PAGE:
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What is TUMT?

Transurethral microwave therapy (TUMT) of the prostate is minimally invasive treatment which uses microwave energy to harden parts of the prostate tissue. This process is called coagulation. The treated part of the prostate is either absorbed by the body or it passes with urine after the procedure. The aim of TUMT is to reduce the prostate volume and to improve the symptoms.

When should I consider having TUMT?

TUMT is recommended for men with a prostate between 30 to 100 millilitres who prefer minimally invasive treatment or do not wish to have surgery because of other medical conditions

The procedure

For Transurethral Microwave Therapy (TUMT) you will receive local anaesthesia which is sometimes combined with intravenous anaesthesia. Once you are under anaesthesia, the doctor enters the urethra with a catheter which has a microwave antenna and a balloon. The antenna heats up the prostate tissue with microwave energy and the balloon keeps the antenna in place inside the prostate (Fig. 1). After the procedure a different catheter will be placed in your bladder to help you urinate.

You will need this catheter for some days until the urethra is healed and you can urinate on your own. The catheter is removed by the urologist at the hospital or clinic.

Fig. 1: The heat generated by the microwave antenna coagulates parts of the enlarged prostate.
Fig. 1: The heat generated by the microwave antenna coagulates parts of the enlarged prostate.

How to prepare for the procedure

Your doctor will advise you in detail about how to get ready for the procedure. To prepare for the anaesthesia you should not eat, drink, or smoke for 6 hours before the procedure. If you are taking any prescribed medication, discuss it with your doctor. You may need to stop taking it before TUMT.

Treatment for urinary incontinence depends on the type of incontinence, how severe it is, and what may cause it. Often, self-management measures are combined with drug treatment. Together with your doctor you can decide which drug treatment is best for your situation.

The main types of medications used to manage incontinence are muscarinic receptor antagonists (MRAs), mirabegron, and oestrogen. Other drugs include desmopressin and duloxetine.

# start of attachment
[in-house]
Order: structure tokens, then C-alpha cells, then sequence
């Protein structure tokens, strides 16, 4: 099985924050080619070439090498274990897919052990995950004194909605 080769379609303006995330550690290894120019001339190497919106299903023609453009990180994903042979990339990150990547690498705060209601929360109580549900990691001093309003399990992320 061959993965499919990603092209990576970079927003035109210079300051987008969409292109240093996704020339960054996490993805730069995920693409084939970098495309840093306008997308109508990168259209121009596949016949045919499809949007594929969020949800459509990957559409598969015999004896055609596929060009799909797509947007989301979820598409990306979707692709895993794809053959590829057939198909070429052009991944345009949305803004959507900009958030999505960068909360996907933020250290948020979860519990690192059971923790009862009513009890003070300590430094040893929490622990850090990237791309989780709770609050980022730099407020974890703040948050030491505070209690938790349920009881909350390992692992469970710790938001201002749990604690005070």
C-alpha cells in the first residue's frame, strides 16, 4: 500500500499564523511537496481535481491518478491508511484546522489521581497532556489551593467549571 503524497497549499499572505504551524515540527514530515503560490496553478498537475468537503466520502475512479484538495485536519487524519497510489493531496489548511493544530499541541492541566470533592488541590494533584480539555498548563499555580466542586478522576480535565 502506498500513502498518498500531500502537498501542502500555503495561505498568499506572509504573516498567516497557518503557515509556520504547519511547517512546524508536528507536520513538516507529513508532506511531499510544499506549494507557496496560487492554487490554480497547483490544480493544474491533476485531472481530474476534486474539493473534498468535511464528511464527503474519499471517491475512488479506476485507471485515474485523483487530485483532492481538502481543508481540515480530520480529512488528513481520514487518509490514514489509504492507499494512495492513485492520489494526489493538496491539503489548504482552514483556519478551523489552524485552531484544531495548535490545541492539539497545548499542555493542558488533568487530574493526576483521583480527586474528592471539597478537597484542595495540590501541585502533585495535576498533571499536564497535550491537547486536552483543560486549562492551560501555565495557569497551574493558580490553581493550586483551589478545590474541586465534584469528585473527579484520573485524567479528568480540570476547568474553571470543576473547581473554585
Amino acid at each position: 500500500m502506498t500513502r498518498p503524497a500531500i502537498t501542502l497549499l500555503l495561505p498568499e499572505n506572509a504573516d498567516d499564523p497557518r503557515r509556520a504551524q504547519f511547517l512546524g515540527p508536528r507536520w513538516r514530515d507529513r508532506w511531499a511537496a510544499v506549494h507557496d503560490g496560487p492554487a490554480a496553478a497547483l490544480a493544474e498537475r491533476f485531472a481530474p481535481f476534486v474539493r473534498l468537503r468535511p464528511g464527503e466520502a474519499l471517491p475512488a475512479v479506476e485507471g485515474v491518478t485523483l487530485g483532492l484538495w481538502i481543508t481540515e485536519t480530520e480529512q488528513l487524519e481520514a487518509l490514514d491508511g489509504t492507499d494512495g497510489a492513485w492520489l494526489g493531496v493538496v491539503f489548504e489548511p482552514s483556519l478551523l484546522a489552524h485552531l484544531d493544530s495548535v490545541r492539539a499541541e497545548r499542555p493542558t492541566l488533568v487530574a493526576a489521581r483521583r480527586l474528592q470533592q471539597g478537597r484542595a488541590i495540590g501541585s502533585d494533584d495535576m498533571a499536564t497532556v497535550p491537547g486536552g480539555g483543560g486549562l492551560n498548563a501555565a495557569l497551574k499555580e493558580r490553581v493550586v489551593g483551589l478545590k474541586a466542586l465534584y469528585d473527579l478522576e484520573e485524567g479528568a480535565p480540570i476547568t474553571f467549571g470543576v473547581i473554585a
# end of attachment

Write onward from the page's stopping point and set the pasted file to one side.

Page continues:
After the procedure

How long will it take me to get back to my daily activities?

In most cases, you can leave the hospital a few hours after TUMT. Do not drive a car when leaving the hospital because you may still be drowsy after the anaesthesia. Make sure you get enough rest on the day of the procedure.

With the catheter still in your urethra, you can start getting back to your daily activities the next day. Your urine may contain traces of blood which can last up to several weeks.

For 4-6 weeks after the surgery:

  • Drink 1-2 litres every day, especially water
  • Do not lift anything heavier than 5 kilograms
  • Do not do any heavy exercise and avoid bike riding
  • Do not take thermal baths or go to the sauna
  • Prevent constipation by adapting your diet
  • Discuss any prescribed medication with your doctor

Avoid having sex for 2-3 weeks. After TUMT, you may suffer from retrograde ejaculation. This is a chronic condition where semen can no longer leave through the urethra during orgasm. Instead it goes into the bladder and later leaves your body during urination. Your semen may be stained with blood for a few weeks.

You need to go to your doctor or back to the hospital right away if you:

  • Develop a fever
  • Face problems with the catheter
  • Are unable to urinate on your own after catheter removal


  • Is performed under local anaesthesia
  • No hospital stay in most cases
  • Low risk of complications
  • No need to stop blood-thinning medication


  • Less effective for large prostates and in case of severe obstruction
  • Use of catheter at home for several days after the procedure
  • Slow improvement of symptoms and the flow of urine
  • May need another treatment after several years because the prostate continues to grow